This article has been updated here.
The Curve Tool is common to most photo editor software, scanner drivers, graphic applications, etc. It is a standard industry tool in the graphic arts. The Histogram was a safe and easy control, but this one is a more powerful and advanced tool and is more difficult to use. It is however a close representation of how the scanner implements all the other tools. It will allow extreme changes that are optionally not so linear. It was hard to affect colors with the Histogram, but it's easy with the curve tool to greatly modify the colors of the image, either accidentally or otherwise.
This is The Curve Tool. It is a graph of the transfer function (response curve) that maps the scanner input tone values (along the bottom scale) to the corresponding output tone values (on the left scale). When the scanner reads an input tone value on the bottom scale, it maps it to an output tone value on the left scale, as dictated by the transfer function graph.
You can see that the default straight 45 degree graph matches input and output, every value maps to exactly the same value (i.e., no modification). The marked point maps a 75% input point to be 75% on the output.
But we can change the graph!
We can simply grab the curve with the mouse, and shape it or move it as we wish, and the scanner will modify the scanned image transfer curve as we specified. We can modify the response curve of the scanner.
In the binary numbering system, an 8 bit number can hold values of 0 to 255. A 10 bit number can hold values of 0 to 1023, and a 12 bit number can hold values of 0 to 4095. If the number can hold that many values, then the quantity it represents can have that many steps, or variations, or in this case, tones. A 30 bit scanner works with 10 bit numbers internally (10 bits each of RGB is 30 bits), and its Curve Tool is numbered 0 to 1023 across the bottom input scale.
Shown above is the Curve tool for a 24 bit scanner using 8 bit input values internally, numbered 0 to 255. Shown below is a 36 bit scanner using 12 bit values internally, numbered 0 to 4095. In any case (24, 30, or 36 bit scanner), the output is numbered 0 to 255, because scanners do output 24 bit color, because image programs and file formats expect 24 bit color, because, well, because that's plenty, and it is all the next stage (printers or video screens) can handle.
Some scanners can output the full 36 bit range so that these adjustment tools can instead be used in a program like Photoshop. Those 36 bit RGB values for each pixel are stored in three 16 bit words (48 bits with some zeros filling the rest) for better computer access efficiency because there are millions of pixels to be processed, and unpacking bits is very inefficient. It is called 16 or 48 bit data, even though the data is only 36 bits. However, extremely few programs can handle these 16 bit words, most handle only 8 bit bytes. Photoshop can, but the functions permitted are very limited, and the Curve and Histogram tools are primarily all that works on 16 bit data (Photoshop 5 adds a little more). Normally your scanner offers better tools than most image programs, and the average image program can't accept 48 bits anyway. Therefore, outputting 36 bits is generally unimportant, don't sweat being limited to 24 bit output. It is no limitation, 24 bit output is what you need, but 30 and 36 bit scanners are still of much benefit to obtain it.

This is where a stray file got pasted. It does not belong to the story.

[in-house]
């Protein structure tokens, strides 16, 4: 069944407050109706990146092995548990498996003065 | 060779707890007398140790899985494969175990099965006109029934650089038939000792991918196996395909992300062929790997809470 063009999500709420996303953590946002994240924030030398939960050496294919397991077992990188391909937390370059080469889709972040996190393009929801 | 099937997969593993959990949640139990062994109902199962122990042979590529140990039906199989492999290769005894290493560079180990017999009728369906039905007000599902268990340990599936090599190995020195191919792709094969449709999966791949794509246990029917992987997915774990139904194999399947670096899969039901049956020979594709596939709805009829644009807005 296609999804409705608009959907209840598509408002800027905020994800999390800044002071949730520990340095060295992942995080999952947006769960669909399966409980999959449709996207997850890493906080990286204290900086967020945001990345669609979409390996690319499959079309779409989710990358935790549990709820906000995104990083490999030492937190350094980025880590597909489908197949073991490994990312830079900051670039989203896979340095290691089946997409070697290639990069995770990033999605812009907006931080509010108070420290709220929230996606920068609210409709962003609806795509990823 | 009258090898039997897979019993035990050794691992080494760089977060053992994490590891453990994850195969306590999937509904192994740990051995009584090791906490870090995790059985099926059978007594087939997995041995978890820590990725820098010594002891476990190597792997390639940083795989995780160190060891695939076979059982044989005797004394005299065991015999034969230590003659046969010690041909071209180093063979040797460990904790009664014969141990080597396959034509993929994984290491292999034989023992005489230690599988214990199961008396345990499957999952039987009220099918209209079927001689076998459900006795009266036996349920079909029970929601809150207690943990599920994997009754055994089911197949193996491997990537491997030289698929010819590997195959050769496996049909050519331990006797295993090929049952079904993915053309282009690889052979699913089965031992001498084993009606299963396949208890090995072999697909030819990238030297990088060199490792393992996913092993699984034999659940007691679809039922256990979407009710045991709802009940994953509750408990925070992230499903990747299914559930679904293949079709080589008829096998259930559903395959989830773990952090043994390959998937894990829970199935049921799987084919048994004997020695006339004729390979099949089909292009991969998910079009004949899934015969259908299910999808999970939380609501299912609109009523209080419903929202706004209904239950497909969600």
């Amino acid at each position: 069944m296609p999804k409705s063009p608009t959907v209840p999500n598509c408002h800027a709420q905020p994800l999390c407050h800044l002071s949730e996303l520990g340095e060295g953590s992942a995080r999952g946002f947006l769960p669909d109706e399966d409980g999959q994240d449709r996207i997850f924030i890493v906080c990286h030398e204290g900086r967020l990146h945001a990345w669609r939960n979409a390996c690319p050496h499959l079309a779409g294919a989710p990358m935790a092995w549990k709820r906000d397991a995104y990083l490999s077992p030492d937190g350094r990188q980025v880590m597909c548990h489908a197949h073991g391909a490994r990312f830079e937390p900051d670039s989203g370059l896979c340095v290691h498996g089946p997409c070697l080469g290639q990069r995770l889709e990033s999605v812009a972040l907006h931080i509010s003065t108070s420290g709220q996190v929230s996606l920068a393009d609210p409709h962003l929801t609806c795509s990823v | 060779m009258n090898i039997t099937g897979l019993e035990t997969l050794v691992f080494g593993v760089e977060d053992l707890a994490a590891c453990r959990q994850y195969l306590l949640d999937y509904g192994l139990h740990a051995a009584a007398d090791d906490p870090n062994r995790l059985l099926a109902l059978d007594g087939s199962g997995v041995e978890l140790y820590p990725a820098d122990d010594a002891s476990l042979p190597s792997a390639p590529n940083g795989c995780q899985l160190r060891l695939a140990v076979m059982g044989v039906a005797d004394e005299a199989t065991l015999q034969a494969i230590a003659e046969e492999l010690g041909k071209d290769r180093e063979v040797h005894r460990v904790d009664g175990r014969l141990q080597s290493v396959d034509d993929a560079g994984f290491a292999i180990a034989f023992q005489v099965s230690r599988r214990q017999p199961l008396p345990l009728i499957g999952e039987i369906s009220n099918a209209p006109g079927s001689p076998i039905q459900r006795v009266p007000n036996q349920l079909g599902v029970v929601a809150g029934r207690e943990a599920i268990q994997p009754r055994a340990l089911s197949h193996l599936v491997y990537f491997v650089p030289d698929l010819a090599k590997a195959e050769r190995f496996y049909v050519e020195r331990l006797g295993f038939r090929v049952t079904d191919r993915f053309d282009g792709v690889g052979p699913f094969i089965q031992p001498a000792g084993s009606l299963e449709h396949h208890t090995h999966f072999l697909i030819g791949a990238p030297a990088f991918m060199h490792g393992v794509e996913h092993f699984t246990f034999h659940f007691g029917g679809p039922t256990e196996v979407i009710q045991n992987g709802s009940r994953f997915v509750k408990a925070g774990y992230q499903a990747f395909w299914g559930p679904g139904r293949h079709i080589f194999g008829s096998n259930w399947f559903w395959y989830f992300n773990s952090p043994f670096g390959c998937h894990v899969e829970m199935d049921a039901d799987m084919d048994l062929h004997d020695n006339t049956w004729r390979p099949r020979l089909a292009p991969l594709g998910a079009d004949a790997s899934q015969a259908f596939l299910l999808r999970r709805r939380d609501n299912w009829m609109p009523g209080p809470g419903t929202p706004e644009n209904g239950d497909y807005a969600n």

To explain the concept of how the Curve Tool is used, this example shows a curve that was "lifted" to brighten it. The black arrows show this curve was moved horizontally at the midpoint (with the mouse), so the middle point data is now at the 1/4 mark. This is the same effect as in the histogram when we move the mid point 128 to be at half that, or at 64. You can see that the input point at 25% luminance is transformed to 50% luminance at the output. We have lightened the shadows, they are expanded, with small changes in input width making tall changes in output value.
Or the blue arrows show that the 50% input point is raised to just over 75% on the output, lightening the midrange. Both conditions are true, those are just two points on the input/output transfer function curve. We have expanded the tones at the black end, and small changes in input produce large changes in output, which are more noticeable to our eye.
However there is always a balance, and the high end is therefore necessarily compressed, and at the light or White end, large changes in input width will now make smaller changes in output height, which is tonal compression, with smaller differences in light colored image tones. We can adjust the curve in different ways to achieve different effects.
This curve and modification can apply to the "Master Channel" which is a composite of RGB, or it can apply to only one channel, just Red, or just Green for example. So perhaps to redden a sunset sky, just the curve for the Red channel could be modified to boost just the lightest shades, leaving the darker reds unaffected, and the other colors unaffected.
We will show a real example in just a second, but first, let's continue trying to understand how the scanner tools work.